BLACKBERRY maker Research in Motion (RIM) has invested in a new apps laboratory in Cape Town, a move that will contribute to the development of home-grown apps. Local apps make up only a fraction of the downloads from its app store.
By September, more than 13-million apps were downloaded by South African customers, said Alexandra Zagury, RIM MD for South and Southern Africa.
But there were only about 194 local developers, who had submitted about 1,300 apps to the BlackBerry App World.
Situated inside the Bandwidth Barn, an information and communications technology incubator owned by the Cape IT Initiative, the new lab is equipped with computers, internet access, a full range of BlackBerry smartphones to test the apps and a BlackBerry Enterprise Server.
It follows the launch of a similar lab at the University of Pretoria earlier this year.
The labs also provide local developers — including students, start-ups, and entrepreneurs — with access to marketing, sales and training resources to help them to expand their ideas and business opportunities.
Blessing Mahlalela, a developer and student at the University of Pretoria, said the lab had eliminated the cost his start-up company would otherwise have incurred. “(It is) providing resources such as the latest BlackBerry devices for testing and high performance development machines.”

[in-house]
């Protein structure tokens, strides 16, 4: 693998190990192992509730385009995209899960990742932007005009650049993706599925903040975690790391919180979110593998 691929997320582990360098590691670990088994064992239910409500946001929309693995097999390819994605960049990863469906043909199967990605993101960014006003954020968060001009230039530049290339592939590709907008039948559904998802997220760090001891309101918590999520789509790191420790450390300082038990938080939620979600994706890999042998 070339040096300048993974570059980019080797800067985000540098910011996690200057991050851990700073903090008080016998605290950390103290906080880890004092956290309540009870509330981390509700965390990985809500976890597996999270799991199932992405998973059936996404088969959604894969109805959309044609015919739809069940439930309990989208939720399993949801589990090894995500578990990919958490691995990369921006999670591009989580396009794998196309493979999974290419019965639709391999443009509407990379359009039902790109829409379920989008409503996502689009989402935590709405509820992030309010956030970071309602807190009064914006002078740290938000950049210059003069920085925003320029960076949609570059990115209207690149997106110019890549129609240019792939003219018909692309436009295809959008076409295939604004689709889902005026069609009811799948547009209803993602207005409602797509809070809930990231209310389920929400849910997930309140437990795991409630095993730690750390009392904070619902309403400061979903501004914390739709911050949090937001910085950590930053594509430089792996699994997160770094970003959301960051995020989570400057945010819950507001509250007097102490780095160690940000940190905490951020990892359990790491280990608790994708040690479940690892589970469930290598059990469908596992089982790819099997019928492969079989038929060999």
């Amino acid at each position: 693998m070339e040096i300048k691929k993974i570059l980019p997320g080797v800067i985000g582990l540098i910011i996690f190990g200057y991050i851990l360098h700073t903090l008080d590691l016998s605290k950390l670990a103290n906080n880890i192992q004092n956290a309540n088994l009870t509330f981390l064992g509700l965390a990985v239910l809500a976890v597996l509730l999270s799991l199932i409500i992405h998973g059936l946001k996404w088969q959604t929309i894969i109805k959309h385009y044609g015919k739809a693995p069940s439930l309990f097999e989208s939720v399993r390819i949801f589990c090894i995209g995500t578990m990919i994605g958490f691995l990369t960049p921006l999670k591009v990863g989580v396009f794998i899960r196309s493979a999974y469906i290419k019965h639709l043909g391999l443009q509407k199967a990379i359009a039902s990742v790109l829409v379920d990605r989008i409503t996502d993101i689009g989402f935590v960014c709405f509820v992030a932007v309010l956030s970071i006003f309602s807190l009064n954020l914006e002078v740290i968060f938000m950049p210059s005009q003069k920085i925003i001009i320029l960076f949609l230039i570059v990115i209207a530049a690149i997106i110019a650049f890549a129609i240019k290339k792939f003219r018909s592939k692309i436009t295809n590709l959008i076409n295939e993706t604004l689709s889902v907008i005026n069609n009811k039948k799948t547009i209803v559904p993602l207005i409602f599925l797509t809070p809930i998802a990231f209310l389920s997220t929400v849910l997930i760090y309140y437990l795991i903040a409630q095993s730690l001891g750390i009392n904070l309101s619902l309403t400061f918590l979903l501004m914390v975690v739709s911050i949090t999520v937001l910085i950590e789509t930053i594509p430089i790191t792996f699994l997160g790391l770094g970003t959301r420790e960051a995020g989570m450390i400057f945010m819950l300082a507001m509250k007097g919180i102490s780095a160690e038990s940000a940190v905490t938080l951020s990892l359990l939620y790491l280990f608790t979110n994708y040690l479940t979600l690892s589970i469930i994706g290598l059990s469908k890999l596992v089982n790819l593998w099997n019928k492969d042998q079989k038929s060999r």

Arthur Goldstuck, MD of technology research consultancy World Wide Worx, said the new lab was a “very powerful positioning statement by BlackBerry that it has a strong commitment to this market.
It also helps to win the trust and engagement of the developer community.”
Global BlackBerry shipments are flagging, according to the latest numbers by worldwide ICT researchers Canalys.
In the year to the end of the second quarter, its smartphone shipments declined 32%, while rival smartphones running on the Android and iOS platforms grew 110% and 28% respectively.
But recent research by World Wide Worx found the ‘Berry was thriving locally, with market share rising from 4% to 18% over the 18 months to August.
“South Africa and the continent at large are important and a high-growth market for RIM,” said Ms Zagury. “We believe the BlackBerry apps labs will allow us to serve the developer community in the region well, and provide the applications our customers want.”
New developers are sure to make money from their apps, given RIM’s plans to expand carrier billing in South Africa, where a credit card was previously needed to purchase an app.
Ms Zagury said Vodacom was the first to launch this service in June, which allows users to charge their app purchases to their contract or prepaid accounts.
“The new billing service enables Vodacom customers to buy digital goods with a seamless service experience,” said Ms Zagury. “There’s no pre-registration, no user names or passwords, or any other payment information required. Carriers have reported users have installed 100% more apps — including 70% more paid-for apps — since turning on carrier billing.”
* This article was first published in Sunday Times: Money & Careers